Even though Stuart Broad wasn’t interested in his omission in the ODI squad, the decision aided Broad to focus more on the behaviour of the red cherry

ECB’s foresaw got its reward with their successful home Test cricket in the following years. The swing and seam movement of the duo (Anderson-Broad) became even more potent, and they are still daunting for other Test cricketing nations. 

The David Warner – Stuart Broad clash

Later in 2019, the way Broad discomforted David Warner during the Ashes series was otherworldly. No other batter would have liked to be in the shoes of David Warner by that time. 

We all know how dangerous David Warner is. Most importantly, the quickness he would find to score runs, makes him a deadly customer for the opposition team.

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But the Australian opener had no way of defending the typical Broad-way of bowling. 7 out of 10 innings Warner had to walk back because of the wobbled seam presentation of Stuart Broad. 

“I’m someone who takes a lot of pride in getting a top-four batsman out because I see that as my job, trying to set the innings up by removing batsmen as early as I can. And I just decided I was going to try and hit the stumps every ball, that was my mindset. I’m not going to try and swing it away from him, because I think that gave him a bit of width. I’m just going to try and scramble the seam, and if he hits it straight back past me for four, I’m happy. I probably ended up bowling a bit fuller than I’d planned to, but it worked.”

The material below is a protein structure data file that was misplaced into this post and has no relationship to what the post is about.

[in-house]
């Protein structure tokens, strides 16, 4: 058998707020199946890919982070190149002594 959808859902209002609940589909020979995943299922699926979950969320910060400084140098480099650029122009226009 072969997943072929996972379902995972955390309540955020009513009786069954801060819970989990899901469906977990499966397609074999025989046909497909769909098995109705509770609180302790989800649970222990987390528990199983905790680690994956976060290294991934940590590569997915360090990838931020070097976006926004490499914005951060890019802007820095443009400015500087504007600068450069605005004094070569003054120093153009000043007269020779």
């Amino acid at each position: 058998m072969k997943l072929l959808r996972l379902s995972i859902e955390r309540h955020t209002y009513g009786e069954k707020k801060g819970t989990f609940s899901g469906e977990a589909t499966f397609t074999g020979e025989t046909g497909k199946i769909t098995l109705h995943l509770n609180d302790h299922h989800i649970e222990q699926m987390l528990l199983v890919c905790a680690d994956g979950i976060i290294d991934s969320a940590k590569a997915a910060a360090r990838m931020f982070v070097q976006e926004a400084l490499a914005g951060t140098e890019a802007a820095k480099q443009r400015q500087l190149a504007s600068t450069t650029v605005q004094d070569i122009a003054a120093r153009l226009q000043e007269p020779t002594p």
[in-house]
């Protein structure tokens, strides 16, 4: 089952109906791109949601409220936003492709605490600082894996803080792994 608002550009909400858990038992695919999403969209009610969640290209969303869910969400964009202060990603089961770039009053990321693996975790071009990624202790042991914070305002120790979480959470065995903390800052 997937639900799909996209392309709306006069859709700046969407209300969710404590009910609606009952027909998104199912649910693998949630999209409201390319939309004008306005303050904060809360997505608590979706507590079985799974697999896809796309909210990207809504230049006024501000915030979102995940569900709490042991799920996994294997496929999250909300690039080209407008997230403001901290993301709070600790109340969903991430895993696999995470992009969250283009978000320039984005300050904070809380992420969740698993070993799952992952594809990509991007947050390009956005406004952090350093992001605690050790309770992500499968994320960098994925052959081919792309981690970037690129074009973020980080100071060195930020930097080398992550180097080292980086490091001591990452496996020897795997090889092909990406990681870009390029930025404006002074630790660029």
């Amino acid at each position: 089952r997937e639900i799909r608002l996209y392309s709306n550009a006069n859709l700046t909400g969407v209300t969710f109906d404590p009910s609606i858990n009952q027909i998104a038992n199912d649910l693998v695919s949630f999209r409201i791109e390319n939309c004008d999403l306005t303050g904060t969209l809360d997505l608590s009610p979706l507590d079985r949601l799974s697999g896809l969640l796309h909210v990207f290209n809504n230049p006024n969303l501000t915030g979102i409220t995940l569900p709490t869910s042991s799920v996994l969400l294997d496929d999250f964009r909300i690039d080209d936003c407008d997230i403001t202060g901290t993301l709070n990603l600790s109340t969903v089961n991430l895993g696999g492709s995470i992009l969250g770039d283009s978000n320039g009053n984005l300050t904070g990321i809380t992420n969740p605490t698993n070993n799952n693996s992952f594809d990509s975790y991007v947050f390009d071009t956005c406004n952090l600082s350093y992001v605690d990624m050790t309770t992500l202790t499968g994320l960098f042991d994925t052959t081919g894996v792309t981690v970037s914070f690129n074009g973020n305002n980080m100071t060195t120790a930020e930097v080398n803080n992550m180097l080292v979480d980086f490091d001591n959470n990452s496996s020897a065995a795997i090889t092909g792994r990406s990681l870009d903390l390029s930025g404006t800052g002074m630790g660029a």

Right from the beginning, Broad has been a wicket-taker. A bowler who runs in every time expecting a wicket. And that right intention of a Test bowler made him the seventh bowler in the history of Test cricket to reach the 500 wickets mark. 

Mark Wood, the current teammate of Stuart Broad, once said :

“The word ‘legend’ gets used a lot, but in this case, it rings true. Stuart Broad is a legend.”

What we inspire from this legend is the commitment he shows towards the game. 

The way he reacted and performed in the second and final Test match against Windies recently, after getting dropped from the first Test match shows the strong fighting character of Stuart Christopher John Broad. 

Stuart Broad, the Talisman of England cricket team